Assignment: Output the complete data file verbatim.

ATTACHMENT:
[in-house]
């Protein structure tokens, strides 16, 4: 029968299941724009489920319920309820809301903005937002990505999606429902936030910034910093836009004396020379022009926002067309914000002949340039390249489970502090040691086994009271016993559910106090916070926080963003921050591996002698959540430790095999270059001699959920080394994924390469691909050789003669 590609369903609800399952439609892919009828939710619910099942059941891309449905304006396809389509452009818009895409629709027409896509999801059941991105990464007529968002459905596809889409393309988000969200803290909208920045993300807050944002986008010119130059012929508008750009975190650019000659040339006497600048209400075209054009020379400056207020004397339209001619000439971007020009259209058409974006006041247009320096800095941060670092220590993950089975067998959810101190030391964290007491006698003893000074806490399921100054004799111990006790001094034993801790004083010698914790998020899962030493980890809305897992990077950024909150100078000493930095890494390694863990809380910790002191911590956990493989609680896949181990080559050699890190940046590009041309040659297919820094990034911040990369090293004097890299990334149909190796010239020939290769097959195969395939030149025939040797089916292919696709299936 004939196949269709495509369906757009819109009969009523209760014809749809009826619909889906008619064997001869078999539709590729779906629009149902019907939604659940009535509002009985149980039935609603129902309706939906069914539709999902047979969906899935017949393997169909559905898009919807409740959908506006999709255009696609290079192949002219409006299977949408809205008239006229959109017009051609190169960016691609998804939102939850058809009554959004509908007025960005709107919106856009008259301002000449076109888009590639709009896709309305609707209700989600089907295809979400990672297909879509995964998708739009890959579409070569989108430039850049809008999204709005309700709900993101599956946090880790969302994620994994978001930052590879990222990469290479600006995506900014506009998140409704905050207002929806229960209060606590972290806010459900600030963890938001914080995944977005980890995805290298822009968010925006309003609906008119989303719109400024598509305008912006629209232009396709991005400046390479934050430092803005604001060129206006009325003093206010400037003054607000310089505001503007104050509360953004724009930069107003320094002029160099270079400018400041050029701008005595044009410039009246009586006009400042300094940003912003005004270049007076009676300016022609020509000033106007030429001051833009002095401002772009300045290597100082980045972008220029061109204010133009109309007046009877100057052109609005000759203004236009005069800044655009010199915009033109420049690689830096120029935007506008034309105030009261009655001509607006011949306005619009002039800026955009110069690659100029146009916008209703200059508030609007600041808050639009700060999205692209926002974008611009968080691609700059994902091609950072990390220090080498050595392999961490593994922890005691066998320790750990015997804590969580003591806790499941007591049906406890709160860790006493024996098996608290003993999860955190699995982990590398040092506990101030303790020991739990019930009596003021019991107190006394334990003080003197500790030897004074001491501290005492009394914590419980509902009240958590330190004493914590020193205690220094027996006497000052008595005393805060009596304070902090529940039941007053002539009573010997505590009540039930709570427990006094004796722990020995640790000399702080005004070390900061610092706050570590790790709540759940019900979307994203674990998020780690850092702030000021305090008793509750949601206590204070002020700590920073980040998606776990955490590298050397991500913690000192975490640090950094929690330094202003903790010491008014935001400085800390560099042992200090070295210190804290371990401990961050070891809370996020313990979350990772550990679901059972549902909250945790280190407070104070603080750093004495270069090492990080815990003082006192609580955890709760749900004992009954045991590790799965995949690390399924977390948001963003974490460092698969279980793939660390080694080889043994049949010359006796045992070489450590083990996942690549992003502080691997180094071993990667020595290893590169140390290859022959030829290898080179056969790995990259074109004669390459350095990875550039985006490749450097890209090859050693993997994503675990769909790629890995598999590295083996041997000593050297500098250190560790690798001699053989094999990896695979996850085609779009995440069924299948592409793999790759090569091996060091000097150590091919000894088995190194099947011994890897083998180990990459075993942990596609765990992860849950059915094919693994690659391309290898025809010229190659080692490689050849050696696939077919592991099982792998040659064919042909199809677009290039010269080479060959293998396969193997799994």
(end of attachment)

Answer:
[in-house]
């Protein structure tokens, strides 16, 4: 029968299941724009489920319920309820809301903005937002990505999606429902936030910034910093836009004396020379022009926002067309914000002949340039390249489970502090040691086994009271016993559910106090916070926080963003921050591996002698959540430790095999270059001699959920080394994924390469691909050789003669 590609369903609800399952439609892919009828939710619910099942059941891309449905304006396809389509452009818009895409629709027409896509999801059941991105990464007529968002459905596809889409393309988000969200803290909208920045993300807050944002986008010119130059012929508008750009975190650019000659040339006497600048209400075209054009020379400056207020004397339209001619000439971007020009259209058409974006006041247009320096800095941060670092220590993950089975067998959810101190030391964290007491006698003893000074806490399921100054004799111990006790001094034993801790004083010698914790998020899962030493980890809305897992990077950024909150100078000493930095890494390694863990809380910790002191911590956990493989609680896949181990080559050699890190940046590009041309040659297919820094990034911040990369090293004097890299990334149909190796010239020939290769097959195969395939030149025939040797089916292919696709299936 004939196949269709495509369906757009819109009969009523209760014809749809009826619909889906008619064997001869078999539709590729779906629009149902019907939604659940009535509002009985149980039935609603129902309706939906069914539709999902047979969906899935017949393997169909559905898009919807409740959908506006999709255009696609290079192949002219409006299977949408809205008239006229959109017009051609190169960016691609998804939102939850058809009554959004509908007025960005709107919106856009008259301002000449076109888009590639709009896709309305609707209700989600089907295809979400990672297909879509995964998708739009890959579409070569989108430039850049809008999204709005309700709900993101599956946090880790969302994620994994978001930052590879990222990469290479600006995506900014506009998140409704905050207002929806229960209060606590972290806010459900600030963890938001914080995944977005980890995805290298822009968010925006309003609906008119989303719109400024598509305008912006629209232009396709991005400046390479934050430092803005604001060129206006009325003093206010400037003054607000310089505001503007104050509360953004724009930069107003320094002029160099270079400018400041050029701008005595044009410039009246009586006009400042300094940003912003005004270049007076009676300016022609020509000033106007030429001051833009002095401002772009300045290597100082980045972008220029061109204010133009109309007046009877100057052109609005000759203004236009005069800044655009010199915009033109420049690689830096120029935007506008034309105030009261009655001509607006011949306005619009002039800026955009110069690659100029146009916008209703200059508030609007600041808050639009700060999205692209926002974008611009968080691609700059994902091609950072990390220090080498050595392999961490593994922890005691066998320790750990015997804590969580003591806790499941007591049906406890709160860790006493024996098996608290003993999860955190699995982990590398040092506990101030303790020991739990019930009596003021019991107190006394334990003080003197500790030897004074001491501290005492009394914590419980509902009240958590330190004493914590020193205690220094027996006497000052008595005393805060009596304070902090529940039941007053002539009573010997505590009540039930709570427990006094004796722990020995640790000399702080005004070390900061610092706050570590790790709540759940019900979307994203674990998020780690850092702030000021305090008793509750949601206590204070002020700590920073980040998606776990955490590298050397991500913690000192975490640090950094929690330094202003903790010491008014935001400085800390560099042992200090070295210190804290371990401990961050070891809370996020313990979350990772550990679901059972549902909250945790280190407070104070603080750093004495270069090492990080815990003082006192609580955890709760749900004992009954045991590790799965995949690390399924977390948001963003974490460092698969279980793939660390080694080889043994049949010359006796045992070489450590083990996942690549992003502080691997180094071993990667020595290893590169140390290859022959030829290898080179056969790995990259074109004669390459350095990875550039985006490749450097890209090859050693993997994503675990769909790629890995598999590295083996041997000593050297500098250190560790690798001699053989094999990896695979996850085609779009995440069924299948592409793999790759090569091996060091000097150590091919000894088995190194099947011994890897083998180990990459075993942990596609765990992860849950059915094919693994690659391309290898025809010229190659080692490689050849050696696939077919592991099982792998040659064919042909199809677009290039010269080479060959293998396969193997799994």